Associate Professor of Economics and Social Studies, Harvard University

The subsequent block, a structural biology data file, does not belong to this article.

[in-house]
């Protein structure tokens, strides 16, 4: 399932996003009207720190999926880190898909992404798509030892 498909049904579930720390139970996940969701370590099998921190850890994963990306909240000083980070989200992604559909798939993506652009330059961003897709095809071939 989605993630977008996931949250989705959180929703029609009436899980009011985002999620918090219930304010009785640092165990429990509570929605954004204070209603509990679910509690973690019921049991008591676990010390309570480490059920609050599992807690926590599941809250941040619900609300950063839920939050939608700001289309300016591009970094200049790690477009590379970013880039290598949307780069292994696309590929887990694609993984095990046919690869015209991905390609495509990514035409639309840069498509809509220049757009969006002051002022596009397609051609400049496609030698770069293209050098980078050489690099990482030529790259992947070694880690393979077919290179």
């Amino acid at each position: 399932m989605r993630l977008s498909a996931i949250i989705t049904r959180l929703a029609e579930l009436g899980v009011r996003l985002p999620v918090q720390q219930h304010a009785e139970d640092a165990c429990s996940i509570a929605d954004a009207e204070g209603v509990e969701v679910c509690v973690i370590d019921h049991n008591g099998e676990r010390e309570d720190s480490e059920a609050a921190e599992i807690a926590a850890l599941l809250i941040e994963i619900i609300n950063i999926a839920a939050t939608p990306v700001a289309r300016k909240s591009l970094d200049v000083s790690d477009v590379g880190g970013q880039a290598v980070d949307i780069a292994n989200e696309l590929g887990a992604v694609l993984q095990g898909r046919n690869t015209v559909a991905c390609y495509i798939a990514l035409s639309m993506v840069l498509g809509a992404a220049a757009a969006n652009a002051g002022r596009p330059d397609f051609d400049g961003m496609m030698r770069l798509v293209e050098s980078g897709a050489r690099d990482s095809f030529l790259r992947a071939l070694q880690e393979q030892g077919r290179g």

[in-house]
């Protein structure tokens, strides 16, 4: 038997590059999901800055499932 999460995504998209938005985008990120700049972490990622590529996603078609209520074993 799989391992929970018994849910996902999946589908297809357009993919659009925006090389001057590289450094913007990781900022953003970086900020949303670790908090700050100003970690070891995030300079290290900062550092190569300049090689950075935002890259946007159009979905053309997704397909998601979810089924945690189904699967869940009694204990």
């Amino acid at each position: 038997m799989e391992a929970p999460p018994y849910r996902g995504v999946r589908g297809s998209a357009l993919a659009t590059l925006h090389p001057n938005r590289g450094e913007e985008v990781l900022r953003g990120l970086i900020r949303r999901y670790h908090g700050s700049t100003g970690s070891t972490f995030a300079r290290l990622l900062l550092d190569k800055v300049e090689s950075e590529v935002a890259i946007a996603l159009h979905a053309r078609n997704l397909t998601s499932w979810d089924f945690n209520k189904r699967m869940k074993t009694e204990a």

Does financial aid increase college attendance and completion? Selection bias and the high implicit tax rates imposed by overlapping aid programs make it hard to tell. This paper reports initial findings from a randomized evaluation of a large privately-funded scholarship program for applicants to Nebraska's public colleges and universities. Our research design answers the challenges of aid evaluation with random assignment of aid offers and a strong first stage for aid received. The randomly-selected treatment group enjoyed much larger aid packages than did the control group. This in turn appears to have boosted enrollment and persistence, while also shifting many applicants from two- to four-year schools. Awards offered to nonwhite applicants, to those with relatively low ACT scores, and to applicants who targeted less-selective four-year programs (as measured by admissions rates) generated the largest gains in enrollment and persistence. Effects were much smaller for applicants predicted to have stronger outcomes in the absence of treatment. Thus, awards enabled groups with historically-low college attendance to ‘level up’, equalizing enrollment and persistence rates with their traditionally college-bound peers, particularly at four-year programs and more selective institutions. Awards offered to prospective community college students had little effect on college enrollment or the type of college attended.